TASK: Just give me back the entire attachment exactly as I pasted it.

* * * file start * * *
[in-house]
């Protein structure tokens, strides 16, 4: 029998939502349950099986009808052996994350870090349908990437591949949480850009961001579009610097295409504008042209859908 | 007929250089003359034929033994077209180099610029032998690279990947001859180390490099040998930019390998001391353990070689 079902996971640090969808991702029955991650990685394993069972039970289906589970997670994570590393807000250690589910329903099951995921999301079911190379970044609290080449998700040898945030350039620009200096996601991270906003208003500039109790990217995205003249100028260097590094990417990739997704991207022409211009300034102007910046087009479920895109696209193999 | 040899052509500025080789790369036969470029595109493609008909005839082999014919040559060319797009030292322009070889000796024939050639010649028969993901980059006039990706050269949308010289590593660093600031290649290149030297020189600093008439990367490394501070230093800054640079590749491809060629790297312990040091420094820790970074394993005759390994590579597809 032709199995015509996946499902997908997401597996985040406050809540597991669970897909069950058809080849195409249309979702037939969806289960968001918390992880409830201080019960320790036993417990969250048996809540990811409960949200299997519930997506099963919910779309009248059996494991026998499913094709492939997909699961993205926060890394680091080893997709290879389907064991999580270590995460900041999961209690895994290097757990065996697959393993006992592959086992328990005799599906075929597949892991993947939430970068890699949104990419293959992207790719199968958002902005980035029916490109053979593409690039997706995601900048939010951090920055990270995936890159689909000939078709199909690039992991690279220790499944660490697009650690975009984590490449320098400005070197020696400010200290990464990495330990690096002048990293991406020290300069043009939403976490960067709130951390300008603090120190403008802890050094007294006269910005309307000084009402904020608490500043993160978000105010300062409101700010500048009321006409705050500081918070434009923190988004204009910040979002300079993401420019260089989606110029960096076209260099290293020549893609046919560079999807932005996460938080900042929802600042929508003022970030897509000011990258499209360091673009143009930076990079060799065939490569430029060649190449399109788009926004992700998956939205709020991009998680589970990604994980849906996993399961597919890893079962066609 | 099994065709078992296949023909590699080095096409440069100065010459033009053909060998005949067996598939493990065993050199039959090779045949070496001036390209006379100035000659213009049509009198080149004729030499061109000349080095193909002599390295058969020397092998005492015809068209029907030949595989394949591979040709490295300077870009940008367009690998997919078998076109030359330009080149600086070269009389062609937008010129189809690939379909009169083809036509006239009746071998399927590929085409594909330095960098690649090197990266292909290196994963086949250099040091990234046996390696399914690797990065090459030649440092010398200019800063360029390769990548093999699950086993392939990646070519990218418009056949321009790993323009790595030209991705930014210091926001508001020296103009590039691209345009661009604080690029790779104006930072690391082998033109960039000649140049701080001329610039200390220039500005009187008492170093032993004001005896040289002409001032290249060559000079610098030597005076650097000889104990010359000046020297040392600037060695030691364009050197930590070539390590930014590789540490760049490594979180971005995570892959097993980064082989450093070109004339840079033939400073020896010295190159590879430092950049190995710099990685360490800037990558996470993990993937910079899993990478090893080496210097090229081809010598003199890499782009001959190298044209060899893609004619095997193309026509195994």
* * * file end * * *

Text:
[in-house]
């Protein structure tokens, strides 16, 4: 029998939502349950099986009808052996994350870090349908990437591949949480850009961001579009610097295409504008042209859908 | 007929250089003359034929033994077209180099610029032998690279990947001859180390490099040998930019390998001391353990070689 079902996971640090969808991702029955991650990685394993069972039970289906589970997670994570590393807000250690589910329903099951995921999301079911190379970044609290080449998700040898945030350039620009200096996601991270906003208003500039109790990217995205003249100028260097590094990417990739997704991207022409211009300034102007910046087009479920895109696209193999 | 040899052509500025080789790369036969470029595109493609008909005839082999014919040559060319797009030292322009070889000796024939050639010649028969993901980059006039990706050269949308010289590593660093600031290649290149030297020189600093008439990367490394501070230093800054640079590749491809060629790297312990040091420094820790970074394993005759390994590579597809 032709199995015509996946499902997908997401597996985040406050809540597991669970897909069950058809080849195409249309979702037939969806289960968001918390992880409830201080019960320790036993417990969250048996809540990811409960949200299997519930997506099963919910779309009248059996494991026998499913094709492939997909699961993205926060890394680091080893997709290879389907064991999580270590995460900041999961209690895994290097757990065996697959393993006992592959086992328990005799599906075929597949892991993947939430970068890699949104990419293959992207790719199968958002902005980035029916490109053979593409690039997706995601900048939010951090920055990270995936890159689909000939078709199909690039992991690279220790499944660490697009650690975009984590490449320098400005070197020696400010200290990464990495330990690096002048990293991406020290300069043009939403976490960067709130951390300008603090120190403008802890050094007294006269910005309307000084009402904020608490500043993160978000105010300062409101700010500048009321006409705050500081918070434009923190988004204009910040979002300079993401420019260089989606110029960096076209260099290293020549893609046919560079999807932005996460938080900042929802600042929508003022970030897509000011990258499209360091673009143009930076990079060799065939490569430029060649190449399109788009926004992700998956939205709020991009998680589970990604994980849906996993399961597919890893079962066609 | 099994065709078992296949023909590699080095096409440069100065010459033009053909060998005949067996598939493990065993050199039959090779045949070496001036390209006379100035000659213009049509009198080149004729030499061109000349080095193909002599390295058969020397092998005492015809068209029907030949595989394949591979040709490295300077870009940008367009690998997919078998076109030359330009080149600086070269009389062609937008010129189809690939379909009169083809036509006239009746071998399927590929085409594909330095960098690649090197990266292909290196994963086949250099040091990234046996390696399914690797990065090459030649440092010398200019800063360029390769990548093999699950086993392939990646070519990218418009056949321009790993323009790595030209991705930014210091926001508001020296103009590039691209345009661009604080690029790779104006930072690391082998033109960039000649140049701080001329610039200390220039500005009187008492170093032993004001005896040289002409001032290249060559000079610098030597005076650097000889104990010359000046020297040392600037060695030691364009050197930590070539390590930014590789540490760049490594979180971005995570892959097993980064082989450093070109004339840079033939400073020896010295190159590879430092950049190995710099990685360490800037990558996470993990993937910079899993990478090893080496210097090229081809010598003199890499782009001959190298044209060899893609004619095997193309026509195994």